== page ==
Unlike modern astronomers, Ptolemy (c. AD 135) had the good fortune to access Babylonian observations without having to reconstitute the Babylonian calendar. Greeks had prolonged contact with the Ancient Near East, and the translation of foreign dates into a familiar calendar had been taken care of by Ptolemy's predecessors.
Ptolemy's astronomical work, the Almagest, is based on the Egyptian calendar made up of 12 months of 30 days plus 5 extra days. The year has exactly 365 days, which eliminates the hassle of sorting out leap years and leap months when totaling the number of days between astronomical events.
The astronomical observations recorded in the Diaries provide strong support for conventional chronology, but their scope is limited. Of the 180 Diaries preserved and dated, only six tablets record observations prior to 400 BC - four from the 5th century and one each from the 6th and 7th.
The 6th century tablet, Diary No.-567, records more than 40 observations that were shown in Feat of Clay to corroborate the date -567. (See Caeno homepage)
A similar study can be carried out on the oldest Diary, No.-651. A transliteration of the cuneiform text along with an English translation is provided for hardy souls who wish to evaluate the evidence.
The Almagest logs nearly one hundred observations to which a precise date can be ascribed. The most ancient observations are from Babylon - three eclipses of the moon in the years 721 BC and 720 BC.
Although Ptolemy possessed Babylonian observations of older eclipses, he notes the triplet of 721/20 was the oldest recorded in an unambiguous way. Moreover, they conform to calculations based on an eclipse triplet that Ptolemy had personally observed.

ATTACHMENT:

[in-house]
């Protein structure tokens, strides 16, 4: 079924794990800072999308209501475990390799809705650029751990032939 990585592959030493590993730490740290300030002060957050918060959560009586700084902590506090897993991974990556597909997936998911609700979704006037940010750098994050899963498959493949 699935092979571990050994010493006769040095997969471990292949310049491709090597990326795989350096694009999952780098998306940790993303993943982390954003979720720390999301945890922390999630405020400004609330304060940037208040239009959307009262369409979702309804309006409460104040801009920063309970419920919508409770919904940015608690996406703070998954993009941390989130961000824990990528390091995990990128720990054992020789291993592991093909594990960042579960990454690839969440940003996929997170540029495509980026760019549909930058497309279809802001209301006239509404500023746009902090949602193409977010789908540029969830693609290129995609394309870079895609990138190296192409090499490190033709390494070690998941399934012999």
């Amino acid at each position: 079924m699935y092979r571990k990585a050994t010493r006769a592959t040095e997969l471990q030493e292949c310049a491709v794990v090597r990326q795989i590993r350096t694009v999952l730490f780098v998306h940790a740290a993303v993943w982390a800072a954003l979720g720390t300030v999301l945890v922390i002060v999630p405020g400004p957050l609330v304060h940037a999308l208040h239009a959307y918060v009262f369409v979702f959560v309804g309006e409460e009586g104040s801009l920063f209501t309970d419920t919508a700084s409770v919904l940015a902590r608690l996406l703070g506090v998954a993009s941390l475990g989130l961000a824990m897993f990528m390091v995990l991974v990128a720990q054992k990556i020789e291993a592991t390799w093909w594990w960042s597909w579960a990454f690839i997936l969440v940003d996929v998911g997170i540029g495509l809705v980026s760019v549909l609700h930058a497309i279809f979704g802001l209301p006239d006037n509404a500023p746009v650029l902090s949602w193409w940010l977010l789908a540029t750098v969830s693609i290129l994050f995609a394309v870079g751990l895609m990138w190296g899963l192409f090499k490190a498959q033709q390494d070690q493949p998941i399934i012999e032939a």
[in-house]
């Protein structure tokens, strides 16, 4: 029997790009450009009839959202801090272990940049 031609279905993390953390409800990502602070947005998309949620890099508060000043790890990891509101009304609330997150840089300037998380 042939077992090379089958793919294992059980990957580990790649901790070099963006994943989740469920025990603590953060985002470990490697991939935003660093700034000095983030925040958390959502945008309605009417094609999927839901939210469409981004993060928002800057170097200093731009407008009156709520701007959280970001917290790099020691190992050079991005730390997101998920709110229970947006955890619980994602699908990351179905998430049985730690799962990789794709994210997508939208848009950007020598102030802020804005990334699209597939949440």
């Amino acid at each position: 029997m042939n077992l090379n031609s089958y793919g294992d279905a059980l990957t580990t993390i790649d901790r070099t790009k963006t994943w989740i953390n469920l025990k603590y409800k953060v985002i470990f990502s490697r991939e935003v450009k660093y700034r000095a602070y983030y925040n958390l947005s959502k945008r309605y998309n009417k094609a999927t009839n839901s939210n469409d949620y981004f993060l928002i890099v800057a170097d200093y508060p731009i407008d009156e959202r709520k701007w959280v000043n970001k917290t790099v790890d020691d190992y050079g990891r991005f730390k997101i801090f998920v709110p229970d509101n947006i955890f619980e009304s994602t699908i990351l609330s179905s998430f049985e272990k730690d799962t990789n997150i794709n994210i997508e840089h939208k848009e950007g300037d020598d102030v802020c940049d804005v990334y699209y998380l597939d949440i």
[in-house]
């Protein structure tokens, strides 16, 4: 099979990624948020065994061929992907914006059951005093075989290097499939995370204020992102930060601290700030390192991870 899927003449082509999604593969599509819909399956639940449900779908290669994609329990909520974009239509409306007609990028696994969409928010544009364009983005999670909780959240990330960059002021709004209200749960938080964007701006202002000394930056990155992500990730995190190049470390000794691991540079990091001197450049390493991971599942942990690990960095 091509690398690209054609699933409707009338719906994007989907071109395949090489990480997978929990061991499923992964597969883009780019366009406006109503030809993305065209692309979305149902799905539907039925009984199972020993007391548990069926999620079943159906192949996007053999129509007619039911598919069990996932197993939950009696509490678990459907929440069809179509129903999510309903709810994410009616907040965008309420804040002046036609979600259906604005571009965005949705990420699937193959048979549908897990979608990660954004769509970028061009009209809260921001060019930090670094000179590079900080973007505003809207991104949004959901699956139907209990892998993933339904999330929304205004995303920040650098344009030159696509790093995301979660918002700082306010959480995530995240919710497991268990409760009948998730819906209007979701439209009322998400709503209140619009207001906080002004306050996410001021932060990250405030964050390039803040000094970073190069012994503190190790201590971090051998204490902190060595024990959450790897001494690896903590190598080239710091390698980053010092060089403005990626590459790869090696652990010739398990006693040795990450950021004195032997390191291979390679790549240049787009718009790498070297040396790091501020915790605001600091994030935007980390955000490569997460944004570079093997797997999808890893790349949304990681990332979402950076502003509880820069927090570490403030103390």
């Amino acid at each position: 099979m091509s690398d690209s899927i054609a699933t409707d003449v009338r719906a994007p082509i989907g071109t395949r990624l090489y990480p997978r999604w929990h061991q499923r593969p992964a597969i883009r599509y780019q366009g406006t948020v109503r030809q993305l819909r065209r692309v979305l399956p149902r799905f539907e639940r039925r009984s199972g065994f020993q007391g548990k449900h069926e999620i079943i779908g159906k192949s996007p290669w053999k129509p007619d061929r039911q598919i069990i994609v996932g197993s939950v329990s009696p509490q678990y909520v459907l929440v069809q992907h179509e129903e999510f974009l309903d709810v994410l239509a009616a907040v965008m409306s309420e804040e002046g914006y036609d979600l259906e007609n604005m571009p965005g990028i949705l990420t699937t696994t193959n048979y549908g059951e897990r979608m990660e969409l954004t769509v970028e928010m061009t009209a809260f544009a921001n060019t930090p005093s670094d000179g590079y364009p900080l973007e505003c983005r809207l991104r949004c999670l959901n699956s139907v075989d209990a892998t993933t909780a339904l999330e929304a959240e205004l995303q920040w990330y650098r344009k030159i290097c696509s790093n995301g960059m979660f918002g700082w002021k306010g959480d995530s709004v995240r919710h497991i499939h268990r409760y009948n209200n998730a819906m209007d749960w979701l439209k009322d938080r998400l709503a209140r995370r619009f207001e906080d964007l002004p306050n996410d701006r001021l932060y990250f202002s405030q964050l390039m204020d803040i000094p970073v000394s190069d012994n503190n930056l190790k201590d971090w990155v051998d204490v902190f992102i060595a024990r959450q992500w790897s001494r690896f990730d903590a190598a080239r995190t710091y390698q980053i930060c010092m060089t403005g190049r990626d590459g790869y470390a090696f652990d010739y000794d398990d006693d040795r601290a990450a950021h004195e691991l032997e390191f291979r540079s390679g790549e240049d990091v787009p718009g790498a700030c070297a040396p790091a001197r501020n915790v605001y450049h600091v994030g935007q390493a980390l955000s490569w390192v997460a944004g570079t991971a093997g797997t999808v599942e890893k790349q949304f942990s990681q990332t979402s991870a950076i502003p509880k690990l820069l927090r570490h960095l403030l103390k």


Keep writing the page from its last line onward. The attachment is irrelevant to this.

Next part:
One Babylonian eclipse quoted in the Almagest is also known directly from a cuneiform tablet. The date inscribed on the tablet is Cambyses Year VII Month IV (Duzu), night of the 14th; the Almagest writes 7th year of Kambyses, which is the 225th year from Nabonassar, Phamenoth 17/18.Modern computation agrees with the Cambyses tablet and the Almagest about the date of the eclipse, -522 July 17, but not much else. The three descriptions of the eclipse - Ptolemy's report in the Almagest, the account inscribed on the tablet and the computed one - do not match.
Lunar eclipses were the only Babylonian observations that entered Ptolemy's calculations. He judged their regular observations unreliable and argued convincingly for excluding them. Nevertheless, modern investigators find the Babylonians accurately observed and recorded many celestial events.
Presumably Ptolemy was aware that his calculations were incompatible with Babylonian observations, and he reacted as theorists often do - he focused on compliant evidence. Experimental results in complex studies are often contradictory. Hence the incongruous Babylonian data did not deter Ptolemy from the belief that celestial bodies move in perfect circles and have done so since time immemorial.